A yellow and a pink puppet are lying in the sun on a newspaper. Yellow wakes up, and asks Pink how they got there. Pink doesnt know, but after looking at their obvious workmanship, comes to the conclusion that someone must have made them. Yellow thinks this a preposterous theory, and proceeds to describe a set of hilarious, unbelievable events by which they might have arisen by chance, given enough time. Pink isnt really convinced, and has lots of questions about Yellows theory, some of which Yellow admits are unanswerable. Just when the argument seems over, a man comes out, picks up the puppets, commenting, Nice and dry, and takes them away, humming. Who is this guy? whispers Yellow. This ingenious secular picture book sums up the philosophies behind the origins debate on a level easily understood by five and six year olds, coming down squarely on the side of creation.
Introduce this book at any time in the history study when your children begin asking questions about mans evolutionary origins as presented on the news or documentary television.
Out of Print. Search AddAll.com or BookFinder.com via an author search using steig and a title search using yellow and pink; see also locating out of print books.
A is for Adam
Ken & Mally Ham
This unique book is divided into three sections. The first section is an alphabet rhyme picture book, going through Genesis beginning with A is for Adam ... Along the way children not only learn the alphabet, but the true history of the world beginning in Genesis, and the important foundational truths in Genesis vital for a Biblical worldview and a complete understanding of the Gospel of Jesus Christ, all in easy to remember rhyming verse. The second part of the book contains notes for parents, teachers, and older children that resembles a commentary on Genesis. Many unique concepts are discussed teaching the Gospel from Genesis and showing how foundational it is to the rest of Scripture. At the end of the notes for each illustration, you will find student exercises that can be adapted for different age levels. The third part of the book contains full-page black and white drawings of each of the color illustrations from the first part of the book, that can be photocopied for coloring sheets for home schooled children, Sunday School lessons, etc. A superior resource.
Introduce this book following Genesis chapter 3 and the conclusion of the story of the Fall of Man. The foundational concepts introduced (which are outlined in the teachers notes) with Scripture references from the first 11 chapters of Genesis can be added to the drill cards for Bible and History.
D is for Dinosaur
Ken & Mally Ham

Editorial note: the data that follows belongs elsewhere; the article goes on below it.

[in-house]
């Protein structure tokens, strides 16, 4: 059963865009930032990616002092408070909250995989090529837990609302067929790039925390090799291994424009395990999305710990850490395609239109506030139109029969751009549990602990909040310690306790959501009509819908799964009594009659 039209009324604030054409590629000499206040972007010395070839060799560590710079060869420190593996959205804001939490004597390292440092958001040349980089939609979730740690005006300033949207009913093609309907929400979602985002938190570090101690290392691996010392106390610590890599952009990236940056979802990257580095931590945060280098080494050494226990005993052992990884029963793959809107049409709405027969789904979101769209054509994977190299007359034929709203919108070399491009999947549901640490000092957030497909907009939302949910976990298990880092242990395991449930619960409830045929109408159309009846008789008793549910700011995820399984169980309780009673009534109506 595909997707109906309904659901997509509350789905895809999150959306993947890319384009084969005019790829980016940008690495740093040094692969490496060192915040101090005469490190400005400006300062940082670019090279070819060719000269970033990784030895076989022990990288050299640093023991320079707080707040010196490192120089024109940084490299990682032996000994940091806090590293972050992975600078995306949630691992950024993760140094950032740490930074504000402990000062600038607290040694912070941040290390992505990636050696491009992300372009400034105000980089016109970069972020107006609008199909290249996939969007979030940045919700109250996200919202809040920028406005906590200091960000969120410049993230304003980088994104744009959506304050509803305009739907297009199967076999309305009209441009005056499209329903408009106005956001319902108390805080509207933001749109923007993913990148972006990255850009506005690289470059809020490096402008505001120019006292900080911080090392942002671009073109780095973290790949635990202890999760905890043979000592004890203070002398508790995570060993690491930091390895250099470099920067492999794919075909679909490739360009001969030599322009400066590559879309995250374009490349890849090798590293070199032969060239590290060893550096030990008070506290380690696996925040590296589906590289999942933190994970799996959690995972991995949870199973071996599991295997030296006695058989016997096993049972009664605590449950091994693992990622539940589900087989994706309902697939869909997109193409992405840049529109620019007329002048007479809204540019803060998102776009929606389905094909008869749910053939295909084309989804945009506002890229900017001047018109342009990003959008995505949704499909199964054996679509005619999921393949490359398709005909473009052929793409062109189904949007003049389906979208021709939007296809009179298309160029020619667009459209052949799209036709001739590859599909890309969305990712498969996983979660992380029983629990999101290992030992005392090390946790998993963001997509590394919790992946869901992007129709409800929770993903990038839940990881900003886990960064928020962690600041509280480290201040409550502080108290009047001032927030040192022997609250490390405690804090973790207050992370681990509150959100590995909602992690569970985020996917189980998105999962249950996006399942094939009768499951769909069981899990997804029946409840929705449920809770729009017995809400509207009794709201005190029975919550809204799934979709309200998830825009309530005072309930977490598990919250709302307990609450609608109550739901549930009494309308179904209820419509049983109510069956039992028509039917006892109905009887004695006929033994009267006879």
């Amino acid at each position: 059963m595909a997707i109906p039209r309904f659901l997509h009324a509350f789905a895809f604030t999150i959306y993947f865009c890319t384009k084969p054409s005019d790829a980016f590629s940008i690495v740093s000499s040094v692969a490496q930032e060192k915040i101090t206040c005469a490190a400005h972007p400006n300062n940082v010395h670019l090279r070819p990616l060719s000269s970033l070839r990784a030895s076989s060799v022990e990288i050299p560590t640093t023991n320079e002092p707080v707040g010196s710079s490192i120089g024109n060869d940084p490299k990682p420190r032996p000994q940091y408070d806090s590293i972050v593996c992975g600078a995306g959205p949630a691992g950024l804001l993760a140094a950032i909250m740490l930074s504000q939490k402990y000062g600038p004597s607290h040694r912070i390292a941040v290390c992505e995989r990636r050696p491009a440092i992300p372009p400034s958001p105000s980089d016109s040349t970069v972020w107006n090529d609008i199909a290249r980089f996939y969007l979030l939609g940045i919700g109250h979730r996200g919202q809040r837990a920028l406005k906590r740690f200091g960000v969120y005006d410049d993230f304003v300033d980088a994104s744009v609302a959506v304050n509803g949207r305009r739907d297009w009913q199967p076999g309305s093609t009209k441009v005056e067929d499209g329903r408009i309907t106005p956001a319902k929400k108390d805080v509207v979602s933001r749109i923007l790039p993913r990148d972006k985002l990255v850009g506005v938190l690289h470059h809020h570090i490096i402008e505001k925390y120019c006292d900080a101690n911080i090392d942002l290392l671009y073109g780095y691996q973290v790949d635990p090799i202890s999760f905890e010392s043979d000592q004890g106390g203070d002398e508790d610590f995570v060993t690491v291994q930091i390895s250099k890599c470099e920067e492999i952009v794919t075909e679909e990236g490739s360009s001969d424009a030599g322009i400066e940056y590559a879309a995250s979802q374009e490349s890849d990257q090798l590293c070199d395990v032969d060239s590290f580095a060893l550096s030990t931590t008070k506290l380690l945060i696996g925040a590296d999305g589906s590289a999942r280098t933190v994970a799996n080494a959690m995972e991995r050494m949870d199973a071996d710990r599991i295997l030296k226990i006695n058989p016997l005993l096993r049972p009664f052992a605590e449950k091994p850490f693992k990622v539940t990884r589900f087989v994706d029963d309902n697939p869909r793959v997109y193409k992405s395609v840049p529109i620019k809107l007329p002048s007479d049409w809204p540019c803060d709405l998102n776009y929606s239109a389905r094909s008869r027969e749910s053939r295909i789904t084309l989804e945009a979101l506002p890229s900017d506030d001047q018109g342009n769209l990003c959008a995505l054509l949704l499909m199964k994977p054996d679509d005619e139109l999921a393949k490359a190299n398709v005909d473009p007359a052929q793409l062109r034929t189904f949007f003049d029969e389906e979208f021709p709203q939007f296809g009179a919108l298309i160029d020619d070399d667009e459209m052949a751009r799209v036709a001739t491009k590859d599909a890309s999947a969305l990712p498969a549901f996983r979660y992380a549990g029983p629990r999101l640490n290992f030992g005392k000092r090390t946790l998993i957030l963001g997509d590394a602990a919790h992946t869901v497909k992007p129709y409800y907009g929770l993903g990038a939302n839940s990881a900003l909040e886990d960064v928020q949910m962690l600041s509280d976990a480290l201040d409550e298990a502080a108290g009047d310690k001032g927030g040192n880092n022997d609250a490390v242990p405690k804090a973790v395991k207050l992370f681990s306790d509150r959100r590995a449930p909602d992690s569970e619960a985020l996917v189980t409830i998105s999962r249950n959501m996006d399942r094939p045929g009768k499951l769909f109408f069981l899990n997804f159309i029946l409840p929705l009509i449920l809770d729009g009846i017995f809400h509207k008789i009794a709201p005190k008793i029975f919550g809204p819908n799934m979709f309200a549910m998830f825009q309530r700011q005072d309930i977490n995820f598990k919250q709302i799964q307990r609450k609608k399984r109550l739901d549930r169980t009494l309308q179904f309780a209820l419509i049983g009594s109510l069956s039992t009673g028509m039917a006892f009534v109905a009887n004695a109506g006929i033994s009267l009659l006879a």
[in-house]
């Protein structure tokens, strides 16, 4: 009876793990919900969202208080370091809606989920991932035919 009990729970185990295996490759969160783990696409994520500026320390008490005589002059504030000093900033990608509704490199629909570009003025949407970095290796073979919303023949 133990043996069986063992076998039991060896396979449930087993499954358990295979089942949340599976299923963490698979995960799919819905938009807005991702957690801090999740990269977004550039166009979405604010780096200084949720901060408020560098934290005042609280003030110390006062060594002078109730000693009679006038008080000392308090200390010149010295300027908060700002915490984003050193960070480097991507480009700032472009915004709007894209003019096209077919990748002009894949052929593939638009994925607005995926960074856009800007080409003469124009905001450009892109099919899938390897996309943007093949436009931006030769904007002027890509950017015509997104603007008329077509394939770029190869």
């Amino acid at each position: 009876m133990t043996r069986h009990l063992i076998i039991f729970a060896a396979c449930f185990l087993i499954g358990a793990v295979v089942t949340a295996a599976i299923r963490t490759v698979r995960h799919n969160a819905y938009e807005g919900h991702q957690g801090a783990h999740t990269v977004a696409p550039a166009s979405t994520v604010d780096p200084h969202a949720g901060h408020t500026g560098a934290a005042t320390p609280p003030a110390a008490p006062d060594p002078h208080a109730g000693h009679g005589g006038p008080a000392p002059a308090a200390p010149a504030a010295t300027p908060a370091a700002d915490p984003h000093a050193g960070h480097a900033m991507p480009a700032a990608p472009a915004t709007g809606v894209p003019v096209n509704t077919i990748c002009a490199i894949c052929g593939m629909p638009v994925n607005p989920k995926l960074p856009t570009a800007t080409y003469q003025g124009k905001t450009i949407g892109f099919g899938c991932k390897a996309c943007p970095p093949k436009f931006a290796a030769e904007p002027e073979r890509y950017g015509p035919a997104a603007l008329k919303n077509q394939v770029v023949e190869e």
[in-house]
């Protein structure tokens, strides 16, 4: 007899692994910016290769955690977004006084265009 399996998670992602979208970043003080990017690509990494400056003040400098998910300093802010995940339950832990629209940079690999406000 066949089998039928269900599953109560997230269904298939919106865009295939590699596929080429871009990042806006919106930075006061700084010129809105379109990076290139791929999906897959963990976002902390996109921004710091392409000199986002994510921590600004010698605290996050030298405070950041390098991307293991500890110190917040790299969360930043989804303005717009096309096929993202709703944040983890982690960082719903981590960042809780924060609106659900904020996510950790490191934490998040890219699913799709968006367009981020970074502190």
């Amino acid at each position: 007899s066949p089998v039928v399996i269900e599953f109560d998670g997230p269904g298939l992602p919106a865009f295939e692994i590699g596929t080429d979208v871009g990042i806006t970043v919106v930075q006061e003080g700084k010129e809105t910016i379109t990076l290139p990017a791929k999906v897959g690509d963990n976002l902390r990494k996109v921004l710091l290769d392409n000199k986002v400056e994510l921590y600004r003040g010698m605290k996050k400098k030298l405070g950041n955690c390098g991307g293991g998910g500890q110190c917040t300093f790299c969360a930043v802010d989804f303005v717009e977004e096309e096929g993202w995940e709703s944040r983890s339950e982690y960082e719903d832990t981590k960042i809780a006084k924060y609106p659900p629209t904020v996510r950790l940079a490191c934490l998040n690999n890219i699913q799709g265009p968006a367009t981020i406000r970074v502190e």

Children love dinosaurs, but every library book or book in the bookstore about them is full of evolutionary assumptions. What about God? What about the events of ancient history recorded in Genesis? This wonderful rhyming book interweaves information about dinosaurs and their place in history along with the biblical account of Genesis given in chapters 1-11. Beginning, ABCDEFG, God made the world, its plain to see / HIJKLMN But did He make dinosaurs, and if so, when? OPQRSTU The Bible has the answer, God's Word is true / VWXY and Z Well learn the truth about history. Following are 26 rhymes, one for each letter of the alphabet: A is for Answers from Gods Holy Book / Just open the pages and take a good look / God created the earth, in space it did hang / Creations first day, without a Big Bang. The rhymes follow the days of creation (Quick: If God made everything, when were dinosaurs created? Answer: If they were land animals, then on day six, with the rest of the land animals!) and by following Scripture, provides an awful lot of answers for kids questions about these terrible lizards. We learn that in the beginning, everything was very good, with no disease, killing, death, or sin (Genesis 1:31), that dinosaurs were originally vegetarian along with everything else in creation (Genesis 1:29-30), that as a result of the curse on creation due to sin, predation set in among animals and probably dinosaurs as well (Genesis 6:12-12), that dinosaurs were probably on Noahs Ark since the Bible says two of EVERY kind of animal went on board (Genesis 7:2-3), that most dinosaurs according to the fossil record are the size of a sheep, that everything left outside the ark when the flood came was killed (and ended up buried in rock layers laid down by water all over the earth, and so became fossilized), and reasons for the dinosaurs extinction in the very different world following Noahs Flood are explored. Children even learn that the Bible mentions behemoth and leviathan, that dragon legends might have grown up from mans post-flood encounters with dinosaurs, and the significance of dinosaur fossils in the world today -- that they are a giant warning to man that a second judgment for sin, this time by fire, is surely coming.